Big Brother is watching … your thermostat!

Why Am I Not Surprised? GE Does It Again As IoT Innovator

POST-SCRIPT : LATE-BREAKING NEWS: GE WILL ANNOUNCE TOMORROW THAT THEY’RE MOVING THEIR WORLD HEADQUARTERS TO BOSTON.  EVEN THOUGH THE HEART OF THE COMPANY’S INDUSTRIAL INTERNET STRATEGY WILL REMAIN ITS SOFTWARE CENTER IN SILICON VALLEY, THIS SHOULD INEVITABLY BOOST BOSTON’S STATURE IN THE IoT: WE’RE ALREADY RANKED 4TH IN THE WORLD.


PROMINENT DISCLAIMER: I AM NOT ON THE GENERAL ELECTRIC PAYROLL, AS AMAZING AS THAT MAY SEEM CONSIDERING ALL THE NICE THINGS I SAY ABOUT THEM.

C by GE smart bulbs

Whether it’s their incredible Durathon battery plant or the 220-ton computer-on-wheels Evolution loco, I don’t think there’s any major company that gets it more about the IoT, or, as they brand it, the Industrial Internet. As I’ve said before, it’s not just IoT products, but also “IoT Thinking” (collaboration, closing the loop, etc.) on their part. So why am I not surprised that they’ve gone back to their roots and come up with the most practical smart bulb so far, the “C by GE” bulbs?

Surely the Wizard of Menlo Park is smiling down on them for this one!

This is not to take away from the pioneering Philips Hue bulbs (16 million colors? You kidding?), or the neat Playbulb ones that double as speakers, but it seems to me these are the ones so far (possible exception, the $15 Cree ones — although I’ve not been happy with short life-span of my earlier Cree LEDs….) but these seem to me to combine some kewl new features that weren’t available before smart bulbs with affordability: a kit of 4 will be priced at $50 if you order online.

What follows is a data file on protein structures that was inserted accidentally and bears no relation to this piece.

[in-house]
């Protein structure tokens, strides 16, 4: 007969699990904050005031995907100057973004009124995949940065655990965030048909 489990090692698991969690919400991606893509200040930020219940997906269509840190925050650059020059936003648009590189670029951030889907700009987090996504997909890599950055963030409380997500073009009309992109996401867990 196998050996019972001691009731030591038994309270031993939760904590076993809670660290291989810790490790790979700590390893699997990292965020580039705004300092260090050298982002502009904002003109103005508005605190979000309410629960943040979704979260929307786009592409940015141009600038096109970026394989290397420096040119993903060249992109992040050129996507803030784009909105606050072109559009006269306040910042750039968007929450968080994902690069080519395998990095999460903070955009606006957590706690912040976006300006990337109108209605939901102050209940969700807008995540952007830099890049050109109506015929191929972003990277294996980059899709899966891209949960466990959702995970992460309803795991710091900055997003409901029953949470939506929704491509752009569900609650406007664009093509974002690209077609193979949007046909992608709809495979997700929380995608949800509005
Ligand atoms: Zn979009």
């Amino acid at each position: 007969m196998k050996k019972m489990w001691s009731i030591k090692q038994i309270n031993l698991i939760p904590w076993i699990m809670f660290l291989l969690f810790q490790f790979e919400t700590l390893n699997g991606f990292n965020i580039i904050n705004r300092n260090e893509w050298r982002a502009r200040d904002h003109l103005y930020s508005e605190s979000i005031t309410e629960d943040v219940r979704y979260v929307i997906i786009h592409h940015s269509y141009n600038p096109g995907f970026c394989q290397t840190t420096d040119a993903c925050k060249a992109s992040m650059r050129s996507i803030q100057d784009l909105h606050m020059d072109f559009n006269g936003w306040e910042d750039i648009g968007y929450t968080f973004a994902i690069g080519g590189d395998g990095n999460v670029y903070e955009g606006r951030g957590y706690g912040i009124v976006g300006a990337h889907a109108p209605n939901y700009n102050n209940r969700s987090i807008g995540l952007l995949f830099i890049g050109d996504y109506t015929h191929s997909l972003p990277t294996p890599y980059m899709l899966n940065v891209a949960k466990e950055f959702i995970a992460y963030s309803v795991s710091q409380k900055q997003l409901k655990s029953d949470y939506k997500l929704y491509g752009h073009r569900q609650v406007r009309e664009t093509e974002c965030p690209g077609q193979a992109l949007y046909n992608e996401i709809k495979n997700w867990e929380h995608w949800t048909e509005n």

So what’s the big deal? Unlike the HUEs and GE’s earlier Link LED, these won’t require linking to a hub to control them: they link to your phone directly, using Bluetooth.

The bulbs will come in two flavors, to start with: a plain-vanilla dimmable one for most rooms of the house, and the spiffy “C Sleeps” for the bedroom, which will allow you to choose three different color hues, including a bright white to energize yourself on waking, a middling one for most of the day, and a yellowish one that research has shown to be more sleep-inducing, for night time (for you wonks, here’s the science).

Equally important, according to C|NET, they’ll also be more affordable than other multi-hue bulbs:

“The C Sleep LEDs won’t be the first color-tunable smart LEDs on the market, but they’ll certainly be some of the most affordable. The Osram Lightify Starter Kit comes with just a single bulb and costs $60, while the Lifx White 800 LED costs $40. With two color-tunable bulbs plus two standard smart bulbs for $50, C by GE definitely looks like the better value. What’s more, GE is promising limited early-bird pricing that will bring the cost of a starter pack down to $40 for those willing to buy in at launch.”